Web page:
Just carrying on a fine tradition! Very Happy


They may have done well enough out of it, but sleazy or not, did they indulge in illegal acts? Thinking you're above the law in an 'exotic' place can land you in the slammer, or worse, fast enough.

Sometimes people find themselves on a path they think they can’t get off - and so off they go - hurtling headlong into the abyss. (Or, as in this case, on a local train that stops at every station first.)
And on that joyful, uplifting note...


Burroughs? William S? Did he indulge in ''illegal acts''?

Well, he did claim the shooting death of his wife was an accident when playing a game of "William Tell", and that may have been true, but... did William Burroughs engage in illegal acts? Seriously???

Weeeell, my old pal Doctor Benway once said, "Don't do the crme, if you can't do the time"... right, Fred?
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artemisia



Joined: 04 Nov 2008
Posts: 867
Location: the world

PostPosted: Sat Mar 02, 2013 10:06 pm    Post subject: Reply with quote

Bat_Guano wrote:
..but... did William Burroughs engage in illegal acts? Seriously???

Yes, seriously. I don't know the details of William Burroughs' life. It looks like family money got him out of a few things - probably not what an average traveller abroad could rely on. It is possible to just add information or a comment without that incredulous note.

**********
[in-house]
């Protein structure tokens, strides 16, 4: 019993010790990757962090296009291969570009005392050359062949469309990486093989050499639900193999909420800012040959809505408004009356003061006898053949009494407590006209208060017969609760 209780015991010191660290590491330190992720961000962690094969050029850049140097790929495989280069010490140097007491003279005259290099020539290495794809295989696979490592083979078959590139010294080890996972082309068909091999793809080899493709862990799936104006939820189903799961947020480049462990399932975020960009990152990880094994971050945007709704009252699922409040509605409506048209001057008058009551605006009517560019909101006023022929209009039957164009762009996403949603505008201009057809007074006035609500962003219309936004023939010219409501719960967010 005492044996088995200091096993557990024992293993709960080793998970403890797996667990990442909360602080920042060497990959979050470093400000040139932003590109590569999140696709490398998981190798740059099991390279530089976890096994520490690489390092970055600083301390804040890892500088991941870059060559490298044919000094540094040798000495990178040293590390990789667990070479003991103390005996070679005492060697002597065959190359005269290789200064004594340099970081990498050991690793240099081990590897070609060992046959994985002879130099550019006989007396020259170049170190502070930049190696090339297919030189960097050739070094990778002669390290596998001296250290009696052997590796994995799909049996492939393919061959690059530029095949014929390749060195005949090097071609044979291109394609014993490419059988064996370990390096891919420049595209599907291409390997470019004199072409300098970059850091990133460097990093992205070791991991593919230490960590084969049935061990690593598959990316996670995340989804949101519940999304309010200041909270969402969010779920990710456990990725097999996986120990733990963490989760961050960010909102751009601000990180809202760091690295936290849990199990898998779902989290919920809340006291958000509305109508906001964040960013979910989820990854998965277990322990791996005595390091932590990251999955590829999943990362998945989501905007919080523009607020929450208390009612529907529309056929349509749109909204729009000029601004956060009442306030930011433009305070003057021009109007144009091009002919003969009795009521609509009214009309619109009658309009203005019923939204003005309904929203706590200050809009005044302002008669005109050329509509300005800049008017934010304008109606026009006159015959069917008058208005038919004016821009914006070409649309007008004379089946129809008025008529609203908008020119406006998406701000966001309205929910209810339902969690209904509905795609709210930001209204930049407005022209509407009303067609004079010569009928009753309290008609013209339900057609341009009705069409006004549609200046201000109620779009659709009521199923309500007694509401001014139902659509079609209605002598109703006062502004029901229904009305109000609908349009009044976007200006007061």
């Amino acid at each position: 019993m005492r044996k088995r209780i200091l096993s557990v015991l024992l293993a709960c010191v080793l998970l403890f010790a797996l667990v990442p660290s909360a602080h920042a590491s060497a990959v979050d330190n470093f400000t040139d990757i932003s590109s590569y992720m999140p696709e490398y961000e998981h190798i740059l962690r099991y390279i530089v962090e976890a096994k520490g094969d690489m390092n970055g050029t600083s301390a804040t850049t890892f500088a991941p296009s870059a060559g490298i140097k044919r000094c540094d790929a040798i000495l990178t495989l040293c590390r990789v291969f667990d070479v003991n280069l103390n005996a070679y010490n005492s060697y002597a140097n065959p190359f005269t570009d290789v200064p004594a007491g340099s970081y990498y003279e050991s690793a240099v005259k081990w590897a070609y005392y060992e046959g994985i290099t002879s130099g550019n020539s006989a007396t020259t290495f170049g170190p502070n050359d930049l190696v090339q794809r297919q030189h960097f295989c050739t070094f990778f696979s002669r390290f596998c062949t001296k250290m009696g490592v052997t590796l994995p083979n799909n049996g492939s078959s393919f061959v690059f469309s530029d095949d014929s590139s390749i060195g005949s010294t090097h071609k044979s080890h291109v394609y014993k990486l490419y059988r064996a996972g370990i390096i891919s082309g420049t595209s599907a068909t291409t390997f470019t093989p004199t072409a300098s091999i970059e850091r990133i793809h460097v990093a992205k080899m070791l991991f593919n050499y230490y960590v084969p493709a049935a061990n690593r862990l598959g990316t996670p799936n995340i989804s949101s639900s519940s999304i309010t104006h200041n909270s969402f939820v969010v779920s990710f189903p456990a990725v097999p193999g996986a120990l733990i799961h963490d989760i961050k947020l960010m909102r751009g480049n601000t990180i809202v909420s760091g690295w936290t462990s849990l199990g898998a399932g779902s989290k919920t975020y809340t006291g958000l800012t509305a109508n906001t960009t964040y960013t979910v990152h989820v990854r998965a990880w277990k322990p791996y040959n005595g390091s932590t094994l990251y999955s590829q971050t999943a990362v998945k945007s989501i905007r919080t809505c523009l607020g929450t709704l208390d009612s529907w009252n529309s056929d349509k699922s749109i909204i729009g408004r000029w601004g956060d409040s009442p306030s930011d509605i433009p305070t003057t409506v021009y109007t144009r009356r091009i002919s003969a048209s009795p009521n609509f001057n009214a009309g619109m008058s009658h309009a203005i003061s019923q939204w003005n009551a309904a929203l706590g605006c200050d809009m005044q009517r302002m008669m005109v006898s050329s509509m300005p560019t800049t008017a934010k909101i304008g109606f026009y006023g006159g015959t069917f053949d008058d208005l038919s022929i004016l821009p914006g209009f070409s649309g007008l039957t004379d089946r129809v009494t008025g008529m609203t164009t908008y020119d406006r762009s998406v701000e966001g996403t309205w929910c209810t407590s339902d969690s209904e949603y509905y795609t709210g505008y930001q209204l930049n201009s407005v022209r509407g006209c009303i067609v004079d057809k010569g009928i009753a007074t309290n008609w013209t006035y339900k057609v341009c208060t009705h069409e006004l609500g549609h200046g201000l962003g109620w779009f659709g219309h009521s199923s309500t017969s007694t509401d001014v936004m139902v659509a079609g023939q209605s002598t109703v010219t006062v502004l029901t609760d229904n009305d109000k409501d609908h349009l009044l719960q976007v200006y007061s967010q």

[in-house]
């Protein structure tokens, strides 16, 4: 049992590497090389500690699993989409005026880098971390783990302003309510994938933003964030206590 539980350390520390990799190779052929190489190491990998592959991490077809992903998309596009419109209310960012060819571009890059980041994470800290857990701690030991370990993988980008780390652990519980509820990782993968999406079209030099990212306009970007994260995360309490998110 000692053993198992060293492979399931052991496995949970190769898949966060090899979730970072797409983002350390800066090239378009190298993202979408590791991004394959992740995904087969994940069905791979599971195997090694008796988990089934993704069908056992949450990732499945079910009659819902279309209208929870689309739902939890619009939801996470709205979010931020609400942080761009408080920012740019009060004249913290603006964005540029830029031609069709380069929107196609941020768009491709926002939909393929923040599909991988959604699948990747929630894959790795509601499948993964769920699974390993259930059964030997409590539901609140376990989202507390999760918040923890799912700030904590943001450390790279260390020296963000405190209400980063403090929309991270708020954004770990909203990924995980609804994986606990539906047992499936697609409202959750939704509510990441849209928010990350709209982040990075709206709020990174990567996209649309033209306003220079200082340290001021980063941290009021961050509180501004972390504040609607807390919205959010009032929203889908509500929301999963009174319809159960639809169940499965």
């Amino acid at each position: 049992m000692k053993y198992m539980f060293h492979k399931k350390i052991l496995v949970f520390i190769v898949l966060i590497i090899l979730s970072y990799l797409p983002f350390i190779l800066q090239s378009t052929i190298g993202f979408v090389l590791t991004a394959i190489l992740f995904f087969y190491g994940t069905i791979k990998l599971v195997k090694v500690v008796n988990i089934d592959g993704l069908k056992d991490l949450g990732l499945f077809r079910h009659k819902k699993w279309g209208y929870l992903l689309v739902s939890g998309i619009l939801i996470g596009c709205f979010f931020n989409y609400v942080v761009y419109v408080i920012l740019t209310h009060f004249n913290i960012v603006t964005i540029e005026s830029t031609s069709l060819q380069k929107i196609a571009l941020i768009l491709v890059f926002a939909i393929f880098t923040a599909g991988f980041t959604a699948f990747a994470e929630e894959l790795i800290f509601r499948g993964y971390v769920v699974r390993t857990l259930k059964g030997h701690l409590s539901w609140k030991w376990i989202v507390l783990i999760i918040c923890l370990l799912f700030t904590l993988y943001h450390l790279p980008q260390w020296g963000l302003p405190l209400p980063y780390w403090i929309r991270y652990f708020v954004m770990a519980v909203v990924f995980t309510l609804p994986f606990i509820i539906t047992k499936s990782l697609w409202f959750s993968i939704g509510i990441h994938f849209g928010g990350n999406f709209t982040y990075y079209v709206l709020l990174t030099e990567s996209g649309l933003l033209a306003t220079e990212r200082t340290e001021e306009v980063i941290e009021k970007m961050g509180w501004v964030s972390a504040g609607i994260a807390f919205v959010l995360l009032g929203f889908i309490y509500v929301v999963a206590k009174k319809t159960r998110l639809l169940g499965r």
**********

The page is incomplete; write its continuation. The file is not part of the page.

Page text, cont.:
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steki47



Joined: 20 Apr 2008
Posts: 658
Location: BFE Inaka

PostPosted: Sat Mar 02, 2013 11:26 pm    Post subject: Reply with quote

artemisia wrote:
They may have done well enough out of it, but sleazy or not, did they indulge in illegal acts?


Burroughs and crime are like peanut butter and jelly!

Quote:
Although William Burroughs was frequently arrested, for crimes ranging from petty theft to homicide, he never spent any time in jail.


http://www.academia.edu/1673992/_For_the_most_part_unpunished_-_Crime_in_William_Burroughs

Guns, drugs, certain sex laws, etc.

Even his writing is considered criminal:
http://dangerousminds.net/comments/william_burroughs_trial_turkish_morality
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artemisia



Joined: 04 Nov 2008